LEST Zambians forget what we have said before. narcissism is a real personality disorder that Zambians must begin to understand, because it is increasingly becoming manifest and poses a very grave danger of poisoning the nation.
Narcissistic Personality Disorder (NPD), according to experts, “is a personality disorder in which a person is excessively preoccupied with personal adequacy, power, prestige and vanity, mentally unable to see the destructive damage they are causing to themselves and to others in the process. Historically it was called megalomania, and is a form of severe egocentrism”.
People who are diagnosed with a narcissistic personality disorder are characterized by exaggerated feelings of self-importance. They have a sense of entitlement and demonstrate grandiosity in their beliefs and behaviour. They have a strong need for admiration, but lack feelings of empathy.
Empathy is defined as a person’s ability to recognize, feel, and share the emotions of another person. It involves, first, seeing the other’s condition or situation from her/his perspective; and, second, sharing her/his emotions, and, in some cases, also her/his distress. Empathy is often confused with pity, sympathy, and compassion, which are all reactions to the plight of others.
These are hard-hearted sociopaths, with a bloated sense of self-importance. They display arrogance, show superiority, and seek power
This is a disorder “characterized by a long-standing pattern of grandiosity, an overwhelming need for admiration, and usually a complete lack of empathy toward others.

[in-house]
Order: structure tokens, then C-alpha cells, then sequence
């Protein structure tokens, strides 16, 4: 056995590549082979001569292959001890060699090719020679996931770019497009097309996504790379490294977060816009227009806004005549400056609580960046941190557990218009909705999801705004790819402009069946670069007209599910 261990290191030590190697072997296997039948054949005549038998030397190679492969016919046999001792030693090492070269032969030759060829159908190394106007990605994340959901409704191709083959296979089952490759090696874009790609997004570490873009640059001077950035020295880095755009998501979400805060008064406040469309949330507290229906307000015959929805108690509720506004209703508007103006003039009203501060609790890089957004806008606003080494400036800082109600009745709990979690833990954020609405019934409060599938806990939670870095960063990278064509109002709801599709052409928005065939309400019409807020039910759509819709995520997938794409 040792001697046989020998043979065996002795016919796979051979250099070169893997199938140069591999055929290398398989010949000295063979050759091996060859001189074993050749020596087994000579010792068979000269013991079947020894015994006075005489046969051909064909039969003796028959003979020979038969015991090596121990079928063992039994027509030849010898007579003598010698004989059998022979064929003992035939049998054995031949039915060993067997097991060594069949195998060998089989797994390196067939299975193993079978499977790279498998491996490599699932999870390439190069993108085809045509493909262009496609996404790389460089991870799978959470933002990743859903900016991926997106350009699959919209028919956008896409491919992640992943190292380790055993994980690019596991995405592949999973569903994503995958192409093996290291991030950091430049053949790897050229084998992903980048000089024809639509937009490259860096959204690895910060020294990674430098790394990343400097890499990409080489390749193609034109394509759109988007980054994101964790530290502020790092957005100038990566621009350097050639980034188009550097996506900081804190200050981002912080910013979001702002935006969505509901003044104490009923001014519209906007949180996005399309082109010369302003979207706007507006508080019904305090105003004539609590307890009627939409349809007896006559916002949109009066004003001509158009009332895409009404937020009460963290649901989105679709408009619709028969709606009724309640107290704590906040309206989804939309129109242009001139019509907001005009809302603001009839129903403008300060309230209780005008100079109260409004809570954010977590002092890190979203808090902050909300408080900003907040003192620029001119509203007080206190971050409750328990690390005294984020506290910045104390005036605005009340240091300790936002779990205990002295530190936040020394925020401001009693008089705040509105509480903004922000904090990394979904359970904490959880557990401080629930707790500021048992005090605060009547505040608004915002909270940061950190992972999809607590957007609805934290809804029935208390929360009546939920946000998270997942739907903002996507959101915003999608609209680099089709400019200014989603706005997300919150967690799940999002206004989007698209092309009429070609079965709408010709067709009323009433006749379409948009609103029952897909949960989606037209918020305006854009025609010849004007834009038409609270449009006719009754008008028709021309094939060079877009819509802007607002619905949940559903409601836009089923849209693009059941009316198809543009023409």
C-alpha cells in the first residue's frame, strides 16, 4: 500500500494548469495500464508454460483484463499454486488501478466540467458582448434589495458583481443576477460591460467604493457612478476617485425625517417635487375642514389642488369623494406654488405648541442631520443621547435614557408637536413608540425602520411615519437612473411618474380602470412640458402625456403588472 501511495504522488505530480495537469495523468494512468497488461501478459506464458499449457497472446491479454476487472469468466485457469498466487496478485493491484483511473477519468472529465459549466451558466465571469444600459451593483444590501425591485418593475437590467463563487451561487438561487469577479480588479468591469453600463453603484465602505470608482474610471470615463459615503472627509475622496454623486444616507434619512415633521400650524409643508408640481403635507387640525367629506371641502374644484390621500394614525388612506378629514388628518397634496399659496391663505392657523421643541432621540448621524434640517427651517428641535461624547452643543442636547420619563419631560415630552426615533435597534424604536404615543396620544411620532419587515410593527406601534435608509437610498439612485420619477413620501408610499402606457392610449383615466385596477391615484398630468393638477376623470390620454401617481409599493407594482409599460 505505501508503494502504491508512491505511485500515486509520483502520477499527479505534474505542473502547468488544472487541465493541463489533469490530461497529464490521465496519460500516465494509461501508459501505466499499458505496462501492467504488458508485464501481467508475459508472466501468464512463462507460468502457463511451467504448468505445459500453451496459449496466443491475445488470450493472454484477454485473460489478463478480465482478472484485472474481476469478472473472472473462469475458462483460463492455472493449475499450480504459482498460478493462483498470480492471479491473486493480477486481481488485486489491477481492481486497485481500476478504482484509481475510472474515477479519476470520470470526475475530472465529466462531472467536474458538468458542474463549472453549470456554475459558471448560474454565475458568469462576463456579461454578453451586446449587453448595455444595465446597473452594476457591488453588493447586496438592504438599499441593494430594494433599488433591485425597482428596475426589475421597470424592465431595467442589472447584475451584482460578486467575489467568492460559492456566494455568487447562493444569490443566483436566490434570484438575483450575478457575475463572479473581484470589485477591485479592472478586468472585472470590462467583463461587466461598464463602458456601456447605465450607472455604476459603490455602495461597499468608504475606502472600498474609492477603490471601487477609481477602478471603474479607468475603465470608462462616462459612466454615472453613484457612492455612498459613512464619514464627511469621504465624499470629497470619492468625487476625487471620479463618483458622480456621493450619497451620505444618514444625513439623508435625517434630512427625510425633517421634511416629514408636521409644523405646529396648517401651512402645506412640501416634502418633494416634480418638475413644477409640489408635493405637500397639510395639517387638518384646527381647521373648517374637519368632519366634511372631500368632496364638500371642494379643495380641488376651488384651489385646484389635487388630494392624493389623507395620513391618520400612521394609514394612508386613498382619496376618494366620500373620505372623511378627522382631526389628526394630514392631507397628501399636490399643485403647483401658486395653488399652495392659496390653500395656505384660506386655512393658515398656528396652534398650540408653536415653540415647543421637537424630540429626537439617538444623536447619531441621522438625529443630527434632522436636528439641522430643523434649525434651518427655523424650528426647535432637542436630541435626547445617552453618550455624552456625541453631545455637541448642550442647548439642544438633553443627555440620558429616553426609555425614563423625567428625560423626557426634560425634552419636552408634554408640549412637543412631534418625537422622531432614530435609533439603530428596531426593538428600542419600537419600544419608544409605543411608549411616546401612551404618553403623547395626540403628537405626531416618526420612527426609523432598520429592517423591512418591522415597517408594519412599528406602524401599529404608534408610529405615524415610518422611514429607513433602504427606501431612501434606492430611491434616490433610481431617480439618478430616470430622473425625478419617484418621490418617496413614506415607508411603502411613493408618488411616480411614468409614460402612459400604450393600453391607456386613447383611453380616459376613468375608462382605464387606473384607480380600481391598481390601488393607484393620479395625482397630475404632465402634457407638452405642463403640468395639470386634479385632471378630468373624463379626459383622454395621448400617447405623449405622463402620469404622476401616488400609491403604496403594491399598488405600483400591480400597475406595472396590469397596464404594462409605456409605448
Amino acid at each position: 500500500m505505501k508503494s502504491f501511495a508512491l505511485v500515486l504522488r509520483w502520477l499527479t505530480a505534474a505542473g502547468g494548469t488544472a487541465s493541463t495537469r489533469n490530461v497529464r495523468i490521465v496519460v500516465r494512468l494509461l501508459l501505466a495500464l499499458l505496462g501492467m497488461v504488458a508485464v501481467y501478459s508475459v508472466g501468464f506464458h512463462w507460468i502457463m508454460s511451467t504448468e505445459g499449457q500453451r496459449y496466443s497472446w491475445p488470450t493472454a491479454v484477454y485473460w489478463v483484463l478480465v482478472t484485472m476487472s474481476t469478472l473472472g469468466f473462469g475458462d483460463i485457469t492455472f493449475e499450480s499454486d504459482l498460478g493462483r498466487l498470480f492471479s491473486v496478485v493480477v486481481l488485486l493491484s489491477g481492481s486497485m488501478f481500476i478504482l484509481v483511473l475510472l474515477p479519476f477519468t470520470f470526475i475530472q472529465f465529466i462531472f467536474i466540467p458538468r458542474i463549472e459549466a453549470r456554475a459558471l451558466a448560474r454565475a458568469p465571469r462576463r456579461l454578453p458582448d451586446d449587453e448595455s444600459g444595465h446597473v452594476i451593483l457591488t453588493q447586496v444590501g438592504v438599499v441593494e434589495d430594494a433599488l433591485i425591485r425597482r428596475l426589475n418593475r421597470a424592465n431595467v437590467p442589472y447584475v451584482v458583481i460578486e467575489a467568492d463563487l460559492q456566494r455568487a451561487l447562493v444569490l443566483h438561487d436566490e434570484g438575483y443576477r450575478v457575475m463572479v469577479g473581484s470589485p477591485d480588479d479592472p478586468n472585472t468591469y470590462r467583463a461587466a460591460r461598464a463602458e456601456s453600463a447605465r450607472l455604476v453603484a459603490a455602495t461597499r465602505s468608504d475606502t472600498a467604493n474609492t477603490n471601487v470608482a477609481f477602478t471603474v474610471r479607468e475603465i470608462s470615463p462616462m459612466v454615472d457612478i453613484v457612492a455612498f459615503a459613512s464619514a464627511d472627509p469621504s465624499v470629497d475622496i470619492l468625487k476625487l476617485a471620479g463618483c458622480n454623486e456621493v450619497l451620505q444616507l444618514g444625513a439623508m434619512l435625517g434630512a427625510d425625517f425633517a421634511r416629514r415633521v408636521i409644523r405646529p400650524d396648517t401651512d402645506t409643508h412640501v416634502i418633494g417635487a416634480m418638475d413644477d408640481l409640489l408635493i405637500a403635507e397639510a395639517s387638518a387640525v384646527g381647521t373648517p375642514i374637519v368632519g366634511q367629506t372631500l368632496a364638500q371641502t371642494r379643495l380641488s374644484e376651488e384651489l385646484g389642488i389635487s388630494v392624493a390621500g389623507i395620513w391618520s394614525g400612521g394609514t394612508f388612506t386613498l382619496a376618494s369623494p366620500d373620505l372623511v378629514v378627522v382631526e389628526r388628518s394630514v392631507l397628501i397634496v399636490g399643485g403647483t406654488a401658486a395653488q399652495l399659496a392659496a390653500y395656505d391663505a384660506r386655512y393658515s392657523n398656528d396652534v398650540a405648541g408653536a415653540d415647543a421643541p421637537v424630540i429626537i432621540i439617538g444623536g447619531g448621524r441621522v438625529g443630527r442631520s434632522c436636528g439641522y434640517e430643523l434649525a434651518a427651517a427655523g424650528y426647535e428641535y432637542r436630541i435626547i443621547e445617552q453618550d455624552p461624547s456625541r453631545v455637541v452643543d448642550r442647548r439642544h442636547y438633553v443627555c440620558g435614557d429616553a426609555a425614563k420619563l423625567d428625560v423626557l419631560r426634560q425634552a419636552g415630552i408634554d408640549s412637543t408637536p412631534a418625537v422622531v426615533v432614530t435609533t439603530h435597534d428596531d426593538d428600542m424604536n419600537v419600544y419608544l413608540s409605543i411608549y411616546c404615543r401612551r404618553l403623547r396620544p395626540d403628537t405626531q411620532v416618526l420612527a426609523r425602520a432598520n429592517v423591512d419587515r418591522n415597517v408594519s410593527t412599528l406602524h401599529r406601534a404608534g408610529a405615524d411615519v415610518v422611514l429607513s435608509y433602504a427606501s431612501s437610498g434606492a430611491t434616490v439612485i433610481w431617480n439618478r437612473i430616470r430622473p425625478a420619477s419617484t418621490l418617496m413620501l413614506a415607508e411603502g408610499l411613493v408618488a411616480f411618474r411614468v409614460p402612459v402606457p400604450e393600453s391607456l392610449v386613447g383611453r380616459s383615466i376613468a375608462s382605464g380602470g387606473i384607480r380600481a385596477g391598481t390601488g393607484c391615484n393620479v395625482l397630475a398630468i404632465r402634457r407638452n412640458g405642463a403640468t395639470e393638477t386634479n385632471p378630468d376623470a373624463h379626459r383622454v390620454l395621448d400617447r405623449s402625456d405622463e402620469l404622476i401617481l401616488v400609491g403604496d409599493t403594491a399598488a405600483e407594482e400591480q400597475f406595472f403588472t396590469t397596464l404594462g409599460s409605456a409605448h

People with this disorder often believe they are of primary importance in everybody’s life or to anyone they meet and, according to medical literature, people with narcissistic personality disorder often display snobbish, disdainful, or patronizing attitudes.
In order for a person to be diagnosed with narcissistic personality disorder (NPD) they must, according to experts, meet five or more of the following symptoms that include:
Regularly show arrogant, haughty behaviours or attitudes, Has a grandiose sense of self-importance is preoccupied with fantasies of unlimited success, power or brilliance, is often envious of others or believes that others are envious of him or her, believes that he or she is “special” and unique and can only be understood by, or should associate with, other special or high-status people (or institutions); has a very strong sense of entitlement, e.g., unreasonable expectations of especially favourable treatment or automatic compliance with his or her expectations; is exploitative of others, e.g., takes advantage of others to achieve his or her own ends and more importantly lacks empathy, e.g., is unwilling to recognize or identify with the feelings and needs of others.
Pathological narcissism can develop from impairment in the quality of the person’s relationship with their primary caregivers, usually their parents, in that the parents could not form a healthy and empathic attachment to them. This results in the child’s perception of himself/herself as unimportant and unconnected to others. The child typically comes to believe they have some personality defect that makes them unvalued and unwanted.
It is very important for Zambians to understand the psychological framework of those who wish to set the agenda for the nation. They should not be allowed to mislead and direct the nation to destruction.